For most of the last decade, the Yankees have been at the other end of the spectrum in terms of their daily concerns. Oh, if only the pitching could be "just capable" on a consistent basis -- with that lineup, with that attack, with that offense, the Bronx Bombers would be fine.
The names that made up those fierce lineups are still present, but the production that once terrorized the opposition is not as ever-present as it once was.
Is this part of a permanent decline, or just a blip on the radar screen, an early-season aberration?
Most of the concerns in this area come to rest on two players: Alex Rodriguez and Mark Teixeira.
In Teixeira's case there has been a gradual erosion of batting average and on-base percentage over the last three seasons. But at the moment, he has the equivalent of a letter from the doctor, excusing him from approaching his career offensive norms. Teixeira has been dealing with a bronchial inflammation that has lingered since the start of the season. After medication did not eliminate his frequent coughing fits, the Yankees held him out of the lineup for the weekend series with the Reds, hoping that rest would bring him back to full health.
Teixeira returned to the lineup on Monday night against the Royals but was dropped to seventh in the order.
As for Rodriguez, his career has set an almost impossibly high standard to meet, but he has had a marked decline in power and run production. True, his 2011 campaign was limited to 99 games due to injuries, but that is part of the concerns that come to the fore with a player approaching his 37th birthday.
Over the weekend, A-Rod spoke in the most confident terms about his ability to generate power, but until he does that again on a consistent basis, the age-related doubts will linger.
On the other hand, declaring a premier player's career to be irreversibly in decline due to age turns out to be something other than a sure-thing proposition. We need only glance to A-Rod's immediate left when the Yankees are in the field to see how wrong so many of us could be.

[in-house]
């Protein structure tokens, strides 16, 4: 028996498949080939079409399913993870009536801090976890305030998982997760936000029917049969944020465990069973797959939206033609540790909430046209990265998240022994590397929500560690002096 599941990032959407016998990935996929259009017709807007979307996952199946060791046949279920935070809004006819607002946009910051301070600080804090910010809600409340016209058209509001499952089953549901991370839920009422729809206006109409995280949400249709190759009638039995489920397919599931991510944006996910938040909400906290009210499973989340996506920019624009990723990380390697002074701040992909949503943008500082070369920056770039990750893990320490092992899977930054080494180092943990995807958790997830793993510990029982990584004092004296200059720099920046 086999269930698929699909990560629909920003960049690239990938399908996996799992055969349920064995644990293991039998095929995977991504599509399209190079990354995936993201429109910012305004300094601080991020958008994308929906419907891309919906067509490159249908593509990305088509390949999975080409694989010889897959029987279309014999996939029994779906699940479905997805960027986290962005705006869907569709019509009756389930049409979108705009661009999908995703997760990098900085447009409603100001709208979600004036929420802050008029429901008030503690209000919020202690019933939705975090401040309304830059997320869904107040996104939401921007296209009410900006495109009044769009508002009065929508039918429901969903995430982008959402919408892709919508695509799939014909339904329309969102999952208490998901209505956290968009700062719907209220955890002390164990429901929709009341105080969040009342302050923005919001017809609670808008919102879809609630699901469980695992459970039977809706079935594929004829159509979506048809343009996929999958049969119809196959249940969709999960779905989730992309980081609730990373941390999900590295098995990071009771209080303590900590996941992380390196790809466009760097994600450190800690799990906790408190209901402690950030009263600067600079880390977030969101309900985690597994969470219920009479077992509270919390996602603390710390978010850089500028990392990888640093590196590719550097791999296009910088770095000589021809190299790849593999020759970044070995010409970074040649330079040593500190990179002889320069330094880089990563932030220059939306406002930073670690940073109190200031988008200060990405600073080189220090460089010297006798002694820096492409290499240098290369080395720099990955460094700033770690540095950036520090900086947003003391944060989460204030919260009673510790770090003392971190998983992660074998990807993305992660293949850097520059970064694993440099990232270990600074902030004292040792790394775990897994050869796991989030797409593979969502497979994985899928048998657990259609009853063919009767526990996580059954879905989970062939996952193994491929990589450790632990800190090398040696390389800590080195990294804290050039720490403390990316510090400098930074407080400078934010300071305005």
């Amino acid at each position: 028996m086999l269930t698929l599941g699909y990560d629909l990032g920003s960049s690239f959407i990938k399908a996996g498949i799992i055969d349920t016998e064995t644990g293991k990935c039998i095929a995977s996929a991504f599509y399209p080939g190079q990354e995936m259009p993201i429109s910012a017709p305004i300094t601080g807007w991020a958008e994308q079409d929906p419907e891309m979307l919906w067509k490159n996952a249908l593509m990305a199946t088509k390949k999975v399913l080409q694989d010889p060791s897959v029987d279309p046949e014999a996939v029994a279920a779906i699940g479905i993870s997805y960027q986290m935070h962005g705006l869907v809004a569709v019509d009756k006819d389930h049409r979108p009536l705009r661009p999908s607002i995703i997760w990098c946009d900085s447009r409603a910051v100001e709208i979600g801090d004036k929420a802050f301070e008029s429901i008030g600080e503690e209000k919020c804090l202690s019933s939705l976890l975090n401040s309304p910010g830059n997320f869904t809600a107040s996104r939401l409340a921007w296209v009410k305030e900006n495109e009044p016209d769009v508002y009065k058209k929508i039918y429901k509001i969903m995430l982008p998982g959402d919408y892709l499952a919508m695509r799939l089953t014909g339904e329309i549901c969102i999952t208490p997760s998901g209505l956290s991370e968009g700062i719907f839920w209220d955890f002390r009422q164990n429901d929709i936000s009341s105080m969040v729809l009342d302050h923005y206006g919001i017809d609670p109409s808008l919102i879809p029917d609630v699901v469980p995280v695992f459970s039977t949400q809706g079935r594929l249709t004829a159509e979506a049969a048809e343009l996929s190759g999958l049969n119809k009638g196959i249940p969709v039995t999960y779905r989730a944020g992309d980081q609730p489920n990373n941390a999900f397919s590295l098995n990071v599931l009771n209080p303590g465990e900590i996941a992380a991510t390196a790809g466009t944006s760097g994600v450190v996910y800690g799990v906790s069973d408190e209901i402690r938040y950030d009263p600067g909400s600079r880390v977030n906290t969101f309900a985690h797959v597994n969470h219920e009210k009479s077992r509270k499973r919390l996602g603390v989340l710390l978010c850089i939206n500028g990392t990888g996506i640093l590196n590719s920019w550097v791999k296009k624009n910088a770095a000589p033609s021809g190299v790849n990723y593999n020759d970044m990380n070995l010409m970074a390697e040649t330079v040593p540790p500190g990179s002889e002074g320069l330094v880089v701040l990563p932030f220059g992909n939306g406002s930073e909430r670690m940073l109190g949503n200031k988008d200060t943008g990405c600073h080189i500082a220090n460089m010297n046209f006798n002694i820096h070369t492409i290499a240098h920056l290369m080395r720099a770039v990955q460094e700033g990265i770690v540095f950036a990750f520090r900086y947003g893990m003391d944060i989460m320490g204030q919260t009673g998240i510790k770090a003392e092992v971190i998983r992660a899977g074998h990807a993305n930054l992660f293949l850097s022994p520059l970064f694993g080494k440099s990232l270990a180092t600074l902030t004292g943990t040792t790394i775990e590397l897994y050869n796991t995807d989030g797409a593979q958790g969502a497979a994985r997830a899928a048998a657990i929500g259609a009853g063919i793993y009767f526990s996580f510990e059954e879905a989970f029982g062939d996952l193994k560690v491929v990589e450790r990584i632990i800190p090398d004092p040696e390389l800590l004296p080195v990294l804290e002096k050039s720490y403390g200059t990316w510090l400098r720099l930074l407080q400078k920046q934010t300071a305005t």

Derek Jeter, closing in on 38, is better in every facet of the game than he was last year at this time, while approaching 37.
How can this happen? Extraordinary players are capable of extraordinary feats. In this case, he's Derek Jeter, and that is sufficient explanation.
Overall, it isn't as though the Yankees with bats in their hands have suddenly morphed into the Padres. After 41 games they were fifth in the American League in runs scored, tied for second in home runs, third in on-base percentage, third in slugging percentage.
True, these are not typically dominant New York numbers, but they also are not the numbers of a team in a season-long run-production crisis.
The Yankees remain confident, which is part of the Yankees landscape. As did Rodriguez, Teixeira voiced confidence about his long-term ability to produce the kind of numbers he has typically produced.
This is what will be required for the Yankees to be the Yankees and have a shot at fulfilling their lofty expectations: Rodriguez and Teixeira performing at levels that may not match their career peaks but that at least give the team respectable run production at two crucial spots in the batting order.
There should be plenty of help elsewhere in the lineup, and it is no longer heresy to mention Brett Gardner in the same breath as Rodriguez and Teixeira. The Yankees' offense will be better when Gardner returns from an elbow injury and makes this a more versatile operation.
The time for panic, the time for predictions of catastrophe, is nowhere near this early in the season, particularly for the Yankees. But the time for improvement from two of the previously most reliable sources of run production? That is definitely on the agenda, any time now, the sooner the better.